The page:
Special |

Challenges in irreproducible research

Science moves forward by corroboration – when researchers verify others’ results. Science advances faster when people waste less time pursuing false leads. No research paper can ever be considered to be the final word, but there are too many that do not stand up to further study.

There is growing alarm about results that cannot be reproduced.  Explanations include increased levels of scrutiny, complexity of experiments and statistics, and pressures on researchers. Journals, scientists, institutions and funders all have a part in tackling reproducibility. Nature has taken substantive steps to improve the transparency and robustness in what we publish, and to promote awareness within the scientific community. We hope that the articles contained in this collection will help.

Key reads


In depth

Research & Review

  • Nature | Article | open

    Updates from the Human Microbiome Project analyse the largest known body-wide metagenomic profile of human microbiome personalization.

    • Jason Lloyd-Price
    • , Anup Mahurkar
    • , Gholamali Rahnavard
    • , Jonathan Crabtree
    • , Joshua Orvis
    • , A. Brantley Hall
    • , Arthur Brady
    • , Heather H. Creasy
    • , Carrie McCracken
    • , Michelle G. Giglio
    • , Daniel McDonald
    • , Eric A. Franzosa
    • , Rob Knight
    • , Owen White
    •  &  Curtis Huttenhower
  • Nature | News & Views

    The results of in vitro and in vivo screens to identify genes that are essential for the survival of a type of brain cancer show almost no overlap, underlining the need for caution when interpreting in vitro studies. See Letter p355.

    • Paul A. Northcott
  • Nature Human Behaviour | Perspective | open

    Leading voices in the reproducibility landscape call for the adoption of measures to optimize key elements of the scientific process.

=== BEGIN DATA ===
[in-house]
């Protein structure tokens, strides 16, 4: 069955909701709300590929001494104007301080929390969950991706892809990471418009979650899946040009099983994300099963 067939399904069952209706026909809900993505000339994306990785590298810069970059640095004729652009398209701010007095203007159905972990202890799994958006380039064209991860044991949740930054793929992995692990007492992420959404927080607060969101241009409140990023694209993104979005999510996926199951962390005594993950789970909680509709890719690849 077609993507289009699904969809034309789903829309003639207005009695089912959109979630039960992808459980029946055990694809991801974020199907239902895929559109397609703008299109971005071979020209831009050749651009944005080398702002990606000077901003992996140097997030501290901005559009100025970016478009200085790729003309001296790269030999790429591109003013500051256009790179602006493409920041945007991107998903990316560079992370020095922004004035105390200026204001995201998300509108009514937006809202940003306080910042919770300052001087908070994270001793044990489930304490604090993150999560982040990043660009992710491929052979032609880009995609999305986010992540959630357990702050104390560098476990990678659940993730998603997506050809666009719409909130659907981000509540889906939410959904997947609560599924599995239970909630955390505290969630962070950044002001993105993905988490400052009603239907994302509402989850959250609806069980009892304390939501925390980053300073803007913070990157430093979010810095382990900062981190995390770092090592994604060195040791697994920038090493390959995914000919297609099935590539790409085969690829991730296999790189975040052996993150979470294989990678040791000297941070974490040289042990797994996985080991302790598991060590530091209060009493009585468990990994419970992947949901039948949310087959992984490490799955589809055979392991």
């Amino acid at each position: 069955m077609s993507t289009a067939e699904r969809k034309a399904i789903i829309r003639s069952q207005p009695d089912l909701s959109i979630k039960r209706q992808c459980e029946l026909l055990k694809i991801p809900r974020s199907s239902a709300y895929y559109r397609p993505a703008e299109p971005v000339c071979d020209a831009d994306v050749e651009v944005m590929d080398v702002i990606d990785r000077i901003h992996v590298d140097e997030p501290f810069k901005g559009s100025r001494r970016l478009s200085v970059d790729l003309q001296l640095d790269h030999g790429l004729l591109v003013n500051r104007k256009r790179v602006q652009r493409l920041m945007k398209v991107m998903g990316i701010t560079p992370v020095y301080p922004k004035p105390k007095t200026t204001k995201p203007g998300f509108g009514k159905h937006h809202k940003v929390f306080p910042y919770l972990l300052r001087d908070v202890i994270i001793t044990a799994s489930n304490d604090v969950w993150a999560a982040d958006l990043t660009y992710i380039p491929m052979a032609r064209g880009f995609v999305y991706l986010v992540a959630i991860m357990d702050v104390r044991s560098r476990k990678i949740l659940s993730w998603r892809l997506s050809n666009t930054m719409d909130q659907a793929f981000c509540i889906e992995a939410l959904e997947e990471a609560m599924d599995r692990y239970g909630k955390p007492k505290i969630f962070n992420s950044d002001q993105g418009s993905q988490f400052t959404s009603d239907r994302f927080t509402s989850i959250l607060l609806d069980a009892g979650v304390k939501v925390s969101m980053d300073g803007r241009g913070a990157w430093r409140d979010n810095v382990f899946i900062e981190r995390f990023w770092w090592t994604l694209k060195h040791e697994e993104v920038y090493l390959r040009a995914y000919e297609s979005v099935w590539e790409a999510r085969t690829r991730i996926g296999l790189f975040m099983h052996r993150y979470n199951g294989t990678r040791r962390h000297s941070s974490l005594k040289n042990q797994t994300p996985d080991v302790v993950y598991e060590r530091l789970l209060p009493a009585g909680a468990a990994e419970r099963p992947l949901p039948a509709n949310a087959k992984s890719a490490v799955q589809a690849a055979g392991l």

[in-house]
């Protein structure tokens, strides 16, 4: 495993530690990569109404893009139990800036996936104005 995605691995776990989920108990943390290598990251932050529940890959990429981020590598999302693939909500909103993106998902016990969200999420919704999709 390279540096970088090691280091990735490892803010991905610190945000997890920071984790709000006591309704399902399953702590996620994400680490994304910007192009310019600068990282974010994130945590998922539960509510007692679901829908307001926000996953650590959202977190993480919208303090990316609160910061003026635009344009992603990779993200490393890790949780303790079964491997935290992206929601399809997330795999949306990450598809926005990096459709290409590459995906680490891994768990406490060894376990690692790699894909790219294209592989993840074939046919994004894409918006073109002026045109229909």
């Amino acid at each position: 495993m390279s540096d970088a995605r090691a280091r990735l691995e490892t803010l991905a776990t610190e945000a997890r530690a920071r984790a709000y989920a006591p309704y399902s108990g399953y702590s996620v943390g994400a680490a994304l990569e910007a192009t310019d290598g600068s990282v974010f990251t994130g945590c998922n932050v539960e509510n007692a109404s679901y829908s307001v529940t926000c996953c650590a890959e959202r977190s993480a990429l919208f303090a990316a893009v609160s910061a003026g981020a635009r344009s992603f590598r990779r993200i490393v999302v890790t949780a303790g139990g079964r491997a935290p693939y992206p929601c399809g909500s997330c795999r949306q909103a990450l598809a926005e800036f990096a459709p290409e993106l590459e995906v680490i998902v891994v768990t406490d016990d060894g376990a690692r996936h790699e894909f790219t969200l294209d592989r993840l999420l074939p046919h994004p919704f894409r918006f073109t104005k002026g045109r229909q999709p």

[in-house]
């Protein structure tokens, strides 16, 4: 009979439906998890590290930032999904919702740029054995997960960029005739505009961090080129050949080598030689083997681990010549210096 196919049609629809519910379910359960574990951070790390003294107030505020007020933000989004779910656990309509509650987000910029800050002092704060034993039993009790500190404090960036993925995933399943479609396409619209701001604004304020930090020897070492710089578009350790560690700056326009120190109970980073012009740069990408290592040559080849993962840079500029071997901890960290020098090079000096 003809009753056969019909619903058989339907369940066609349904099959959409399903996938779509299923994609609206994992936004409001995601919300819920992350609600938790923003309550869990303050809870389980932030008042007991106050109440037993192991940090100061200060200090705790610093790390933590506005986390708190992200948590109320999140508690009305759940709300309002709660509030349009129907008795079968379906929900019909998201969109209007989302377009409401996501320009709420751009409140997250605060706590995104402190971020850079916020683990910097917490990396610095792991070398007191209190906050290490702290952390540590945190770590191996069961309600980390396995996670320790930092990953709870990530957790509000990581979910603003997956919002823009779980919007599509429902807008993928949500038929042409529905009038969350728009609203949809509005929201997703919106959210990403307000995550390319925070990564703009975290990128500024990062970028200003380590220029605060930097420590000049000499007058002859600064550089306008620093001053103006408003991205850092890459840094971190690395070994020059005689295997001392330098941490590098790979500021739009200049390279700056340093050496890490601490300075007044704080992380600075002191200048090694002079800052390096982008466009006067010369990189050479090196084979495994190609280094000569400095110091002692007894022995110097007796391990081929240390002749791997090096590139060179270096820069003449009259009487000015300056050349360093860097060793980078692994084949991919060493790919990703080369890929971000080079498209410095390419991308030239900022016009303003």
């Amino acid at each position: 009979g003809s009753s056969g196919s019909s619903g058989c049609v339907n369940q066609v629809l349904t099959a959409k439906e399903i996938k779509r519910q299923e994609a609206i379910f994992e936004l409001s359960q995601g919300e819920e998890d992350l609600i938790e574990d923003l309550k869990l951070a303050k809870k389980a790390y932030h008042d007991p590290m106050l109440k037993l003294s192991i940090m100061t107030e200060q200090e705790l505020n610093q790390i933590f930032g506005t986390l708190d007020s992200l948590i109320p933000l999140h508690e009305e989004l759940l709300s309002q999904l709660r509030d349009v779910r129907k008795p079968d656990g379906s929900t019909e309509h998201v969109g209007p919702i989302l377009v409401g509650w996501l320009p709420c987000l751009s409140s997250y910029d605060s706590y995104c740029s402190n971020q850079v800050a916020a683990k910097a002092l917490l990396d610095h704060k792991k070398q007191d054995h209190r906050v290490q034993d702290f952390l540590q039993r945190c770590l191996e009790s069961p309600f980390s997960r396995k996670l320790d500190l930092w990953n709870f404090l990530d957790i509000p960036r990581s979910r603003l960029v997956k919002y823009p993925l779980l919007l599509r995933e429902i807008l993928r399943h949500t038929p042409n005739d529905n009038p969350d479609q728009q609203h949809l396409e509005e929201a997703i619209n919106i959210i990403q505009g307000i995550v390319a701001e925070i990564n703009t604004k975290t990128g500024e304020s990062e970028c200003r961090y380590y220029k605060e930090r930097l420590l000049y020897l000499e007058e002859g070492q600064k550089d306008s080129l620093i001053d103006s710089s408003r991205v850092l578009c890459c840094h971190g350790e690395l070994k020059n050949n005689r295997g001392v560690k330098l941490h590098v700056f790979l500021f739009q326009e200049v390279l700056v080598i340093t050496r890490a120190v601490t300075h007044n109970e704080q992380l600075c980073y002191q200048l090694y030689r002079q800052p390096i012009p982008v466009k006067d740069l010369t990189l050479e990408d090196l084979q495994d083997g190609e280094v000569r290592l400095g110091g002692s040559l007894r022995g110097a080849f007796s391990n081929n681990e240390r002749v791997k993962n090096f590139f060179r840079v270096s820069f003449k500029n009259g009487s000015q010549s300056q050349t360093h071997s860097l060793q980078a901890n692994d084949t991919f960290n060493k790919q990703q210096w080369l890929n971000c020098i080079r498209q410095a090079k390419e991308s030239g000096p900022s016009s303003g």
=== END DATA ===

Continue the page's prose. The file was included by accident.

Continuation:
• Marcus R. Munafò
    • , Brian A. Nosek
    • , Dorothy V. M. Bishop
    • , Katherine S. Button
    • , Christopher D. Chambers
    • , Nathalie Percie du Sert
    • , Uri Simonsohn
    • , Eric-Jan Wagenmakers
    • , Jennifer J. Ware
    •  &  John P. A. Ioannidis
  • Nature | News & Views

    The finding that acute and chronic manipulations of the same neural circuit can produce different behavioural outcomes poses new questions about how best to analyse these circuits. See Article p.358

    • Thomas C. Südhof
  • Nature Methods | Commentary

    Quality control of cell lines used in biomedical research is essential to ensure reproducibility. Although cell line authentication has been widely recommended for many years, misidentification, including cross-contamination, remains a serious problem. We outline a multi-stakeholder, incremental approach and policy-related recommendations to facilitate change in the culture of cell line authentication.

    • Leonard P Freedman
    • , Mark C Gibson
    • , Stephen P Ethier
    • , Howard R Soule
    • , Richard M Neve
    •  &  Yvonne A Reid
  • Nature Methods | Commentary

    The reliability and reproducibility of science are under scrutiny. However, a major cause of this lack of repeatability is not being considered: the wide sample-to-sample variability in the P value. We explain why P is fickle to discourage the ill-informed practice of interpreting analyses based predominantly on this statistic.

    • Lewis G Halsey
    • , Douglas Curran-Everett
    • , Sarah L Vowler
    •  &  Gordon B Drummond